Microsoft is launching a TV ad campaign this week to attempt to persuade web users to make the switch from Google to Bing. 

After seeing the Bing ad, which attacks the 'information overload' of Google's results, presumably a few Google users will be persuaded to give Bing a try, but will they be impressed enough to stick with it?


Judging by some user testing I've seen, it will take a lot more from Bing to get users to make the switch... 

I've been provided with some videos of user testing by which show habitual Google users trying out Bing for the first time.  

Testers were asked to repeat the last Google search they did on Bing and after this to look for three digital camera retailers. At the end of the test they were asked what, if anything, would make them switch from using Google to Bing.

Tester 1 (Female, 55+)

This user preferred Bing to Google because she could filter out US search results. She had been using Google search via the browser toolbar and has therefore not noticed this option before. 

Tester 2 - (Male, 35 - 54)

This user was impressed with the Bing property search results, finding them more relevant, but still would keep Google as their primary search engine. 

Another two users tested Bing as well, and while they thought some features of Bing were preferable to Google, such as the maps and the video and image search functions, neither were convinced enough to switch to Google.  

Interesting, one tester wouldn't consider switching to Bing anyway because they already use so many Google services like Gmail, Google Docs and Calendars, which shows how effectively Google has tied users into its search engine with a range of features beyond just search. 

The search market in the UK could certainly do with some competition and more choice for consumers, and there are some compelling reasons why Google may need to worry about Bing; Microsoft has deep enough pockets to raise awareness, and Bing isn't a bad search engine by any means.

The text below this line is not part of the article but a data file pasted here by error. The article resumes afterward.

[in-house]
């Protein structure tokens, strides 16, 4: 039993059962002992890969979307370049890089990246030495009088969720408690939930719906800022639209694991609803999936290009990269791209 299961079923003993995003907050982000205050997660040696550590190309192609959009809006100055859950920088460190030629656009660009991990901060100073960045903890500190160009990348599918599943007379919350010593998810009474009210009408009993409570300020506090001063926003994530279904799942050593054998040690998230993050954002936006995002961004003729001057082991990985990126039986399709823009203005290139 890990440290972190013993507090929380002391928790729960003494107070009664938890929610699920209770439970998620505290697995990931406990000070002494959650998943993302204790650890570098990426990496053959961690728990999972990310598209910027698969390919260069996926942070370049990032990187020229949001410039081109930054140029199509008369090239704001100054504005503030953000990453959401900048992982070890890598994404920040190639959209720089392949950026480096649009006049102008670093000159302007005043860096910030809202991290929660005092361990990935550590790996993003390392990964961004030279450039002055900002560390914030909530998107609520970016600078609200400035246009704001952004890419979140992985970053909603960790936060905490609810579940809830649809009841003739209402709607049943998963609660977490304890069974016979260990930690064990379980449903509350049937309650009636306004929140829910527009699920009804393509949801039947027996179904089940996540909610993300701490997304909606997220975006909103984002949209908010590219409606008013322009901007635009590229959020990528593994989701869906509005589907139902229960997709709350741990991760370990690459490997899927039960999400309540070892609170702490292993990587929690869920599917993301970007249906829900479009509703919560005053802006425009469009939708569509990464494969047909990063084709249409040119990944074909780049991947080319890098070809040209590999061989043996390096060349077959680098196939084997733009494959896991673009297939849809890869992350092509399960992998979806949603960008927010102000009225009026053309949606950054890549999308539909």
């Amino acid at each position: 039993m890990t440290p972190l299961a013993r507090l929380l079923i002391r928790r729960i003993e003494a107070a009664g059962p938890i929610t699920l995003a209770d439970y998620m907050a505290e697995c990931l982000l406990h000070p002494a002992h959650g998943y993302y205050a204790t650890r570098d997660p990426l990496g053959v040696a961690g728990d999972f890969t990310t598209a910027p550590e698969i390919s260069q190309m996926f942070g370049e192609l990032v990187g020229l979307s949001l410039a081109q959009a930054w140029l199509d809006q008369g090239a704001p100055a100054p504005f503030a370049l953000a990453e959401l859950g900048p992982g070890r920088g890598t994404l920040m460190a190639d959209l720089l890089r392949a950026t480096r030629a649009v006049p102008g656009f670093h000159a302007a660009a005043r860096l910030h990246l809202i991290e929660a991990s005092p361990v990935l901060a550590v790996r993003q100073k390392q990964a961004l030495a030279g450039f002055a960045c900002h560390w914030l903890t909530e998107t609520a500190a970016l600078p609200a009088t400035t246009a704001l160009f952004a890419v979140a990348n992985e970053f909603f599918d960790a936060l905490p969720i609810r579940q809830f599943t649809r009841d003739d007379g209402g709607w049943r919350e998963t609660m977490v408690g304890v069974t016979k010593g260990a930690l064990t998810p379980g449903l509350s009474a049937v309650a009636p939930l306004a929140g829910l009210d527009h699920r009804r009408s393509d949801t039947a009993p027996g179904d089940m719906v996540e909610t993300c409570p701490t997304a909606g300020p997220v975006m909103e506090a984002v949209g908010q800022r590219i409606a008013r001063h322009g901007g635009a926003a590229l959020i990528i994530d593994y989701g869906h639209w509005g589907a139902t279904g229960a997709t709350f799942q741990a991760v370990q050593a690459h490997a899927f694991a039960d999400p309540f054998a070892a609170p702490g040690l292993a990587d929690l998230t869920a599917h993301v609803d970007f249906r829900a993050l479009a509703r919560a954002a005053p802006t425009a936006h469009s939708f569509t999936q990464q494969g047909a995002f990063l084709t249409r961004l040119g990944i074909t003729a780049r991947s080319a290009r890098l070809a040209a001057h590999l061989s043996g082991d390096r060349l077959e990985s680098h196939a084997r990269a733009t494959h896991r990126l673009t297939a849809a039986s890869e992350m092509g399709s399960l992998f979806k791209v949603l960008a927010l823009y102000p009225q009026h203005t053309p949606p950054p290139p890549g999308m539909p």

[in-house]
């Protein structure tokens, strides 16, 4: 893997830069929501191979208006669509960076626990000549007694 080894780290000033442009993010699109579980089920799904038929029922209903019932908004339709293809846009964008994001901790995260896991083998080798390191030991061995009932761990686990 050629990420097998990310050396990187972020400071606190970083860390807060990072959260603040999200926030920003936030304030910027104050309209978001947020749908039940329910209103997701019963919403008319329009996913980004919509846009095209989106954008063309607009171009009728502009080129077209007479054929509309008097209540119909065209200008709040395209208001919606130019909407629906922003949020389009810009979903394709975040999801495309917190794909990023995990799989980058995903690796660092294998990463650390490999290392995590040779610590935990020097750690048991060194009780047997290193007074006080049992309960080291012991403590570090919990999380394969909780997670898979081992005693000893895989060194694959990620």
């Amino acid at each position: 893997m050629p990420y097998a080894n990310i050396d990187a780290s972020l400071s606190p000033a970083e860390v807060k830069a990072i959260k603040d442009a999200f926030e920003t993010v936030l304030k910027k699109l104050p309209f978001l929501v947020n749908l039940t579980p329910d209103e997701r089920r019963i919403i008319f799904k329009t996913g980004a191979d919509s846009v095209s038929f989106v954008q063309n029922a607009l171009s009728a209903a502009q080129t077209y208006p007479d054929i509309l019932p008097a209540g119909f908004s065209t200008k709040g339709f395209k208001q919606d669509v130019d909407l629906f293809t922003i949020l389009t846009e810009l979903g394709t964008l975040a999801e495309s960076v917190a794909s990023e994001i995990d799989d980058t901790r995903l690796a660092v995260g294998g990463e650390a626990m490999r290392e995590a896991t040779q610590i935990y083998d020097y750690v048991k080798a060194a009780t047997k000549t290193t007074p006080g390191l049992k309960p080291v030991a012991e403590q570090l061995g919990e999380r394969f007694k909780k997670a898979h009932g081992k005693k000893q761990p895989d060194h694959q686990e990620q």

However, as these user tests suggest, it may still struggle to attract more users as, while it is a decent search engine, it isn't different enough, or obviously better than Google, which would it would have to be to convince people to make the switch. 

Graham Charlton

Published 12 March, 2010 by Graham Charlton

Graham Charlton is the former Editor-in-Chief at Econsultancy. Follow him on Twitter or connect via Linkedin or Google+

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Comments (6)

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Jonathon Oake

I think they've got a real uphill battle, and unfortunately I'm not sure the product benefits of Bing will really be too much of a factor. A search engine is a consumer choice that for most has a very low level of involvement from people ... consumers will opt for easiness, closeness and convenience over quality. If Google is broadly fit for purpose a small incremental product benefit won't motivate people to switch. And if Google wasn't fit for purpose, there's no reason why they can't tweak their service. Having said that Bing will make a small impact, but in the world of search that will translate directly to big money, and will likely more than pay off the cost of their campaign.

over 8 years ago

Jonathan Beeston

Jonathan Beeston, Director, New Product Innovation, EMEA at Media & Advertising Solutions, Adobe

I don't think this is about product features or functionality, it's about brand. Through luck or judgement, Google has built a phenomenal brand. Microsoft's challenge is to put the Bing brand into the public conciousness, because the product is right up there with Google's.

over 8 years ago

Gareth James

Gareth James, Freelance SEO Consultant at SEO Doctor

I would love to see a big switch, it would do search marketing a lot of good.

over 8 years ago


Jules - Kawasaki Motorbike Insurance

I would love to see some serious competition to G but Bing's results just aren't up to it. I love having it as my homepage though - the daily photos of different places are a nice touch but I invariably find myself going back to G.

over 8 years ago



That is one wired ugly ad. And it associates with bing (windows live), not google.

over 8 years ago


Pedro Da Silva, Online Marketing Manager at American Express

Interestingly, I've been hearing alot of noise from Bing and the upcoming capabilities and sadly when I tried to jump on Bing maps to do some comparative searches the system would not respond and just kept me hanging for a long time.

Ultimately I just feel that Google have been able to demonstrate that a low graphic/creative tool with super fast response times will always outperform a rich creative tool with slower response times.

For my part, I definitelly prefer a 'creative neutral' Search engine and e-Mail platform, I don't need to have a pretty picture and hidden facts. I feel it distracts me from my search for info and goes somewhat against information overload statement in the ads.

over 8 years ago

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